All in all, this was a somewhat weightier "bathroom book". Easy, accessible snippets to be picked up and put down and not thought about in between reads.
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8 of 9 people found the following review helpful By Paper Pen VINE VOICE on October 29, 2007
Format: Hardcover
This is an enjoyable book, especially for parents of young children. Some parts are funny, some educational and some show tender moments of discovery by a father and son learning from each other.

The book has an unusual format with author Wendell Jamieson mixing stories about his son, Dean, with attempts to answer the odd and offbeat questions of children. Jamieson collected questions from kids -- such as "When you have brain freeze, does you brain actually freeze?" or "Why is there war?" -- and got experts to answer them.

There's a bit of a hit and miss quality to the questions -- some are interesting and enlightening, some less so.

Jamieson's descriptions of raising his son will resonate with many parents. The anxiety that the author and his wife feel over Dean's early speech problems -- and their joy when he worked through the difficulties --- is the kind of thing that moms and dads will understand.

I also give the author points for honesty for describing how he lost his cool in an argument with his wife and broke the lock off their door.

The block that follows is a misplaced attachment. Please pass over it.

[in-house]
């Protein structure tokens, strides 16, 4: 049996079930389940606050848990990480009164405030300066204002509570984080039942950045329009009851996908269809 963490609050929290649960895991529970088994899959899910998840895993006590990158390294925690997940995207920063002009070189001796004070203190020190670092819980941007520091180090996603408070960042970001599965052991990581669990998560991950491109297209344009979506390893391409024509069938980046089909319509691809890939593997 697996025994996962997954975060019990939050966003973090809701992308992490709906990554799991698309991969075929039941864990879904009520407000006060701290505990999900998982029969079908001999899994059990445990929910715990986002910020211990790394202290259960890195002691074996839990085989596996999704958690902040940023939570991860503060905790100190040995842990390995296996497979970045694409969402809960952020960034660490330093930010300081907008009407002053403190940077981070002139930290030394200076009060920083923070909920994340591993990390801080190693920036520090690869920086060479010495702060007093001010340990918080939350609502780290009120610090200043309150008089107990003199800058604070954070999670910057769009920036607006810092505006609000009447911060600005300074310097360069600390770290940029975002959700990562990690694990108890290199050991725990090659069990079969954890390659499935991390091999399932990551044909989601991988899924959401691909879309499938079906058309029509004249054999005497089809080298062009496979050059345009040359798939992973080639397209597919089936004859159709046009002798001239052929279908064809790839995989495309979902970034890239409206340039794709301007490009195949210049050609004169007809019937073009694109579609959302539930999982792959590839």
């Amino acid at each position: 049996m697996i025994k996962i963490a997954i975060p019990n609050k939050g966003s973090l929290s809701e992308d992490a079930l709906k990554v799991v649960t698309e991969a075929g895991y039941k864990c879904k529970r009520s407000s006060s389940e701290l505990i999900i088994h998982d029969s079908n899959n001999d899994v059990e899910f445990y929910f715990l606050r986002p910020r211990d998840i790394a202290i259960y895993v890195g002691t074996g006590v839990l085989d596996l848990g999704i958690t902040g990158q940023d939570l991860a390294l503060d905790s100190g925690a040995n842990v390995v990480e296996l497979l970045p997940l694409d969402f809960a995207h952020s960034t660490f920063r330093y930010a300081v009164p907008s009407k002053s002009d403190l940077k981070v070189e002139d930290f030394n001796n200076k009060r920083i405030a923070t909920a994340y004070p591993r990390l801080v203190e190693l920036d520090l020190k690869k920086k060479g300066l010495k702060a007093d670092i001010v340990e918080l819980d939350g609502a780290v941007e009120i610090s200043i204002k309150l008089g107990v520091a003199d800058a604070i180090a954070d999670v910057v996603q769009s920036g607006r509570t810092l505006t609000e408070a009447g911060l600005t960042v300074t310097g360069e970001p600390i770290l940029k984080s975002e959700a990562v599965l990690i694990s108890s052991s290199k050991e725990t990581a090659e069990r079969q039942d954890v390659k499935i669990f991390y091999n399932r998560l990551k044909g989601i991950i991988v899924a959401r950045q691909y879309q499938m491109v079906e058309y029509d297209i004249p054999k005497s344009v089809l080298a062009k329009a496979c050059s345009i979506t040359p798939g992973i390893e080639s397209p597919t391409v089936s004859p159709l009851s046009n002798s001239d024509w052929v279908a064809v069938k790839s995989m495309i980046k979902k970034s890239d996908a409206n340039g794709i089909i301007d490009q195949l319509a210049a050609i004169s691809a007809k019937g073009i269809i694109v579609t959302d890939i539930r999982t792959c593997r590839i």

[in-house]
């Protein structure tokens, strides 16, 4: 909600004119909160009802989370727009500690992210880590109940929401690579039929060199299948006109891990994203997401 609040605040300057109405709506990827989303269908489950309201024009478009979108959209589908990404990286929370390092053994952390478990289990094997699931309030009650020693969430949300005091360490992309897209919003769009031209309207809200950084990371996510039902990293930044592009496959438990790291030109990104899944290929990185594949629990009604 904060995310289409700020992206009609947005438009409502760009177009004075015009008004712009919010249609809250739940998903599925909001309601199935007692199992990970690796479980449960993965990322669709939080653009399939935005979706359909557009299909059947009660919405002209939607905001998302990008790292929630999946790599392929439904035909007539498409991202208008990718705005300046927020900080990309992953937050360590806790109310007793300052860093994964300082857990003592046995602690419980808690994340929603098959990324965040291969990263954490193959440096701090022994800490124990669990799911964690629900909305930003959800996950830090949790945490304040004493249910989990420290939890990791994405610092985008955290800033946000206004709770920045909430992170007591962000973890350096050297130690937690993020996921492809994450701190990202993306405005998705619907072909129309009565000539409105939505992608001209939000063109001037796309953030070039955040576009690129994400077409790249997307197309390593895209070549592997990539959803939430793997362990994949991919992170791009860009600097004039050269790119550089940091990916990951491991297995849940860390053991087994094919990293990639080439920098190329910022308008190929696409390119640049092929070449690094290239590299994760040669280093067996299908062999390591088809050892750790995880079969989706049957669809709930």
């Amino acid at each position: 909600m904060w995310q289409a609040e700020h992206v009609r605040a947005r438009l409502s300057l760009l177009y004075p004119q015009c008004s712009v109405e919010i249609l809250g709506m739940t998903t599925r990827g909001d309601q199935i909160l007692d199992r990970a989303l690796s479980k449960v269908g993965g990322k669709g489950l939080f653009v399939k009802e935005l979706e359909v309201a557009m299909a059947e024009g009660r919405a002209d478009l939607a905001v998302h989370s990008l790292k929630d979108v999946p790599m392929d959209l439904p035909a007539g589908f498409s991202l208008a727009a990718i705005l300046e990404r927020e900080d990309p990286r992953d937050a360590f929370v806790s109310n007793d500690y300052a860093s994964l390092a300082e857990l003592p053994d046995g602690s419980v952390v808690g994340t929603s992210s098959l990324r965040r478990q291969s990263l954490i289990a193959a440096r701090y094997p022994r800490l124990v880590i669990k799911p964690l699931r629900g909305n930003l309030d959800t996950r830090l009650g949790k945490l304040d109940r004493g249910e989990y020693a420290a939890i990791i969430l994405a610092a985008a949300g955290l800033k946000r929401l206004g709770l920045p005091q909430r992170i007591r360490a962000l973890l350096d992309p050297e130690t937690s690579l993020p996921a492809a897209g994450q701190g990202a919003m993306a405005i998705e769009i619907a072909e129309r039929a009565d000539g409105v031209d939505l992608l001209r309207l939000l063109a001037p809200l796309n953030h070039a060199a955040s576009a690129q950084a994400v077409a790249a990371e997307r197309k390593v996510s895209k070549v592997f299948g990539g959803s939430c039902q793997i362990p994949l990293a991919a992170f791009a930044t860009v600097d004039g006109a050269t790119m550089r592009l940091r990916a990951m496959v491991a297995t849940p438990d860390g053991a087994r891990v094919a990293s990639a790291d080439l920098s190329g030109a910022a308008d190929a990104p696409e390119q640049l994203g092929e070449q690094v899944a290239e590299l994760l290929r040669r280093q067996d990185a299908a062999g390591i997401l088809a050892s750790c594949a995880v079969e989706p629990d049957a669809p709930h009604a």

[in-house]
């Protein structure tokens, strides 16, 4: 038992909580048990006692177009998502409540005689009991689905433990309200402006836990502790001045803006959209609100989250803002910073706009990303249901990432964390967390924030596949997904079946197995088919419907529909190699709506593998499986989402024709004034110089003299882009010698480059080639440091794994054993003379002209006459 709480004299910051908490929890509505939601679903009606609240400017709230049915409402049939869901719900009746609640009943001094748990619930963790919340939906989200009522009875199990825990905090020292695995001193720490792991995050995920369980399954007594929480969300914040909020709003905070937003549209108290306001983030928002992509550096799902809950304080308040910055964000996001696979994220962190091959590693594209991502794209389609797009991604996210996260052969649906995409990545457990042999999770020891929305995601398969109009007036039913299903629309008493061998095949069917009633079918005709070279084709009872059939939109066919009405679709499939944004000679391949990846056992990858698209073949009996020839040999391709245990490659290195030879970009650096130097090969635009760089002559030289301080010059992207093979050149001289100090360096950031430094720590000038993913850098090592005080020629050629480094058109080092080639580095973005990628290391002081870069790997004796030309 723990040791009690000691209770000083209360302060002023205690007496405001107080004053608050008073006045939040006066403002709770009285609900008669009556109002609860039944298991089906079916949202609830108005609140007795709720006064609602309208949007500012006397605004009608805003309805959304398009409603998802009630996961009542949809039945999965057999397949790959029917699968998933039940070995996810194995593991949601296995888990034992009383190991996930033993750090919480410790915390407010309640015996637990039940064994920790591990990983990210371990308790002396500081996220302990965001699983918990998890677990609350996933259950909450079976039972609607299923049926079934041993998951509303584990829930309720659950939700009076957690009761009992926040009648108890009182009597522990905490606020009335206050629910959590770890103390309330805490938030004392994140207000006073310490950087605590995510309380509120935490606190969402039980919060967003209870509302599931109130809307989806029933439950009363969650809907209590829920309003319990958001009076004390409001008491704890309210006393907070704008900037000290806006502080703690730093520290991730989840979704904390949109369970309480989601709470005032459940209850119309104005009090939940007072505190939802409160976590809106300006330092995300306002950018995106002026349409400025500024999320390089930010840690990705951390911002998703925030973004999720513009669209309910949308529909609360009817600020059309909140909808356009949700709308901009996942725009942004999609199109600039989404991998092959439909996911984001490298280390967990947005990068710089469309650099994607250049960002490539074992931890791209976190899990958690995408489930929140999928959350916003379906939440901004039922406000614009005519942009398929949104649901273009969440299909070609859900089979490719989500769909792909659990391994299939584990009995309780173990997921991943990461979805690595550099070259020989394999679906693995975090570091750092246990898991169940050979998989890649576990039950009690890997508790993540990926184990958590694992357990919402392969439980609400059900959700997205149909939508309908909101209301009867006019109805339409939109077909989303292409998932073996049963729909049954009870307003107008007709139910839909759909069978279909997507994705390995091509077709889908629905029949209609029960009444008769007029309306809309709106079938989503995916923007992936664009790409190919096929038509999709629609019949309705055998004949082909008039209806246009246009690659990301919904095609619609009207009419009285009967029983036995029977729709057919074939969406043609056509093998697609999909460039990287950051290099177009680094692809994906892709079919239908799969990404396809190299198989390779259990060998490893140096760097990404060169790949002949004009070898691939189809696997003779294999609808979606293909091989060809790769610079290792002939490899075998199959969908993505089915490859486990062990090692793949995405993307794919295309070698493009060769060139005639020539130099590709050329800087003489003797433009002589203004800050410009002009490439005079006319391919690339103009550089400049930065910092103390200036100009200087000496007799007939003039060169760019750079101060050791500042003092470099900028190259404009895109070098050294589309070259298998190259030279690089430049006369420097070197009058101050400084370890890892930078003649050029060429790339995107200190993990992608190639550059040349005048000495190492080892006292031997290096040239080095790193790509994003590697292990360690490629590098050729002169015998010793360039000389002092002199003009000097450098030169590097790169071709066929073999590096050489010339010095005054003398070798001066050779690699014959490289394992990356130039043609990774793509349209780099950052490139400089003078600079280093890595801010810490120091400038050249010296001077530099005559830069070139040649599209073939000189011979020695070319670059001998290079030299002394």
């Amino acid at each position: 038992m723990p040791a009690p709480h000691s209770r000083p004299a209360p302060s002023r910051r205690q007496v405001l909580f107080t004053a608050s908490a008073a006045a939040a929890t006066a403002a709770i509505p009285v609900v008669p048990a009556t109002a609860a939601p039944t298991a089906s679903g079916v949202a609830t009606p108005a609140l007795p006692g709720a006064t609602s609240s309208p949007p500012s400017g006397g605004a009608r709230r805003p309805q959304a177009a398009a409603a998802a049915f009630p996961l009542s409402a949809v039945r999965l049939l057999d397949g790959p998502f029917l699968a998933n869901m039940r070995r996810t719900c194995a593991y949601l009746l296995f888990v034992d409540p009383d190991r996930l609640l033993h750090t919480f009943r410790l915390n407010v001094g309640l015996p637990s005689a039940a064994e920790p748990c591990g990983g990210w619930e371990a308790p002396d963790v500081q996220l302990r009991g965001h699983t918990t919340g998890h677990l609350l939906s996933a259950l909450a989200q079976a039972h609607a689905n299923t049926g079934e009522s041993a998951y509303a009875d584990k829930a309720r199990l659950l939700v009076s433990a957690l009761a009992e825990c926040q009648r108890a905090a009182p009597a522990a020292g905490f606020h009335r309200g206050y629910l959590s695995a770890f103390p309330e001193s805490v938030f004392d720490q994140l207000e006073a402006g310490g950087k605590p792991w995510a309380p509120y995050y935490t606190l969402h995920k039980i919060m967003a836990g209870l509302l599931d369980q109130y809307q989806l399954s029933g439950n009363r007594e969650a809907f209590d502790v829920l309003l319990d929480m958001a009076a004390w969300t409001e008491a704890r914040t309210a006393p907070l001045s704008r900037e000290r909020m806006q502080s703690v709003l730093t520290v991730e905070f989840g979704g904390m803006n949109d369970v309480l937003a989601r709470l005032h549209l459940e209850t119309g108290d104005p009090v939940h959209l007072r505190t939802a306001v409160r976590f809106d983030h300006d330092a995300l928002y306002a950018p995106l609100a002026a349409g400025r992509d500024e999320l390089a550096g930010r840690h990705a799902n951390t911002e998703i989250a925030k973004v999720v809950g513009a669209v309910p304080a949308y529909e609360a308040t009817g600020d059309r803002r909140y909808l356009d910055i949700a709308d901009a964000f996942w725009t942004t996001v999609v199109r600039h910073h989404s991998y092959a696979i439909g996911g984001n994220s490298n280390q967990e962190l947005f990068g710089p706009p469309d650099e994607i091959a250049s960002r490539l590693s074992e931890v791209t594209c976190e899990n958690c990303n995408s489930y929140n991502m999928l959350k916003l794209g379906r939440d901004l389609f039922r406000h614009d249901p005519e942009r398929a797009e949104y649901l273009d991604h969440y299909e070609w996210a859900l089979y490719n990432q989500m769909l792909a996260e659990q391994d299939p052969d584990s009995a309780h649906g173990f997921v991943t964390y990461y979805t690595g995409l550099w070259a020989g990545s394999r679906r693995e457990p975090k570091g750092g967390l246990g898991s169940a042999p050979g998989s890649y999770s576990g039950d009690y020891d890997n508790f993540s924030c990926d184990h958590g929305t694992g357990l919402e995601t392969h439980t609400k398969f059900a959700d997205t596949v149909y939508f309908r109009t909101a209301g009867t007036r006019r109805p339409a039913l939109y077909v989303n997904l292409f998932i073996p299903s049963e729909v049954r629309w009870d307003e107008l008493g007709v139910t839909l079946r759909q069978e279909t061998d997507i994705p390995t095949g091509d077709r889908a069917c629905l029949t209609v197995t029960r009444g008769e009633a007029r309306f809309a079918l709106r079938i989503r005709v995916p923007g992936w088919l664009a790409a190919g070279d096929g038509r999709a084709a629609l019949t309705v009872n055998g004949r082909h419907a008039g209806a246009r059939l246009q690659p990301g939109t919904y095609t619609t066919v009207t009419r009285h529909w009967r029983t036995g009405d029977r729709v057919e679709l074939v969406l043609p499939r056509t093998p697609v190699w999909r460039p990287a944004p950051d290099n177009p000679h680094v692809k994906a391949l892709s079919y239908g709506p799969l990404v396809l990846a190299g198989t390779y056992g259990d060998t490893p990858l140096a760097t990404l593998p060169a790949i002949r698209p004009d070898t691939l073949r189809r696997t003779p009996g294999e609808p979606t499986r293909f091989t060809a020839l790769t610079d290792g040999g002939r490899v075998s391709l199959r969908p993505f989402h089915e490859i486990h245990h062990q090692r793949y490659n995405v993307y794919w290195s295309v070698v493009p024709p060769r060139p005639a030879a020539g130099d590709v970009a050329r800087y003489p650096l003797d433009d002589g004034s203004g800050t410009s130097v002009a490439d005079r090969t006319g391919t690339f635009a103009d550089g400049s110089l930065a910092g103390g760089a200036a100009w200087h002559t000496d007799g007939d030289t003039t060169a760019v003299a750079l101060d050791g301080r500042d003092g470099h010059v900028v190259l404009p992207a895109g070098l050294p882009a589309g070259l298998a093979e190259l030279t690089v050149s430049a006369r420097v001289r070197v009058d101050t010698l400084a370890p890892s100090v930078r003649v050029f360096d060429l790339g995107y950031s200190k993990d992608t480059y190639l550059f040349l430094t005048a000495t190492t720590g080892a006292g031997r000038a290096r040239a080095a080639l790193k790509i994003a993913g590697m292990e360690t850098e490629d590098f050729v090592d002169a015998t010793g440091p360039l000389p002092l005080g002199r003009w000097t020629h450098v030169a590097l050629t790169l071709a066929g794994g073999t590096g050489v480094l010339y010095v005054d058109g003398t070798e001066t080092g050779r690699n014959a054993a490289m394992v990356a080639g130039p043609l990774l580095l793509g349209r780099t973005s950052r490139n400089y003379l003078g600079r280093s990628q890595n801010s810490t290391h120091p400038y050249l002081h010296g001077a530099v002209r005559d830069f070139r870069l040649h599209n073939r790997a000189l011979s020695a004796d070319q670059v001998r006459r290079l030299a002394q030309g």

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5 of 6 people found the following review helpful By Zoe Trader on September 9, 2007
Format: Hardcover
While the questions in Jamieson's book are definitely fun, enlightining, and clever, it's the personal essays preceding each set of questions that really make this book enjoyable to read. Jamieson crafts a beautifully written, funny, smart, memoir of his own journey of re-discovering - and explaining - his childhood self through his journey as a father. In his search to find the answers to his son's questions, he also goes on a quest back into his own childhood, and the wonderment of that world. When you read the essays through like a memoir, you find gently recurring themes such as his relationship with his father, September 11, growing up in New York, and of course, parenthood shared with his wife. Each theme becomes its own character in the book - growing and changing alongside Jamieson.

I read the essays first, and now I am going back to all the questions and answers, which take on a different meaning now that I know more about Jamieson's life and why finding these answers were so important.
The book is less for kids, and more for those who like a well-written, entertaining, engaging, memoir that seeks to find answers on so many different levels.
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5 of 6 people found the following review helpful By E. L. Conley Jr on November 29, 2007
Format: Hardcover Verified Purchase
Very funny book; very true to life; I can remember asking and answering many of the same & similar questions as a son 7 father. I think any Dad would get a kick out of receiving this book.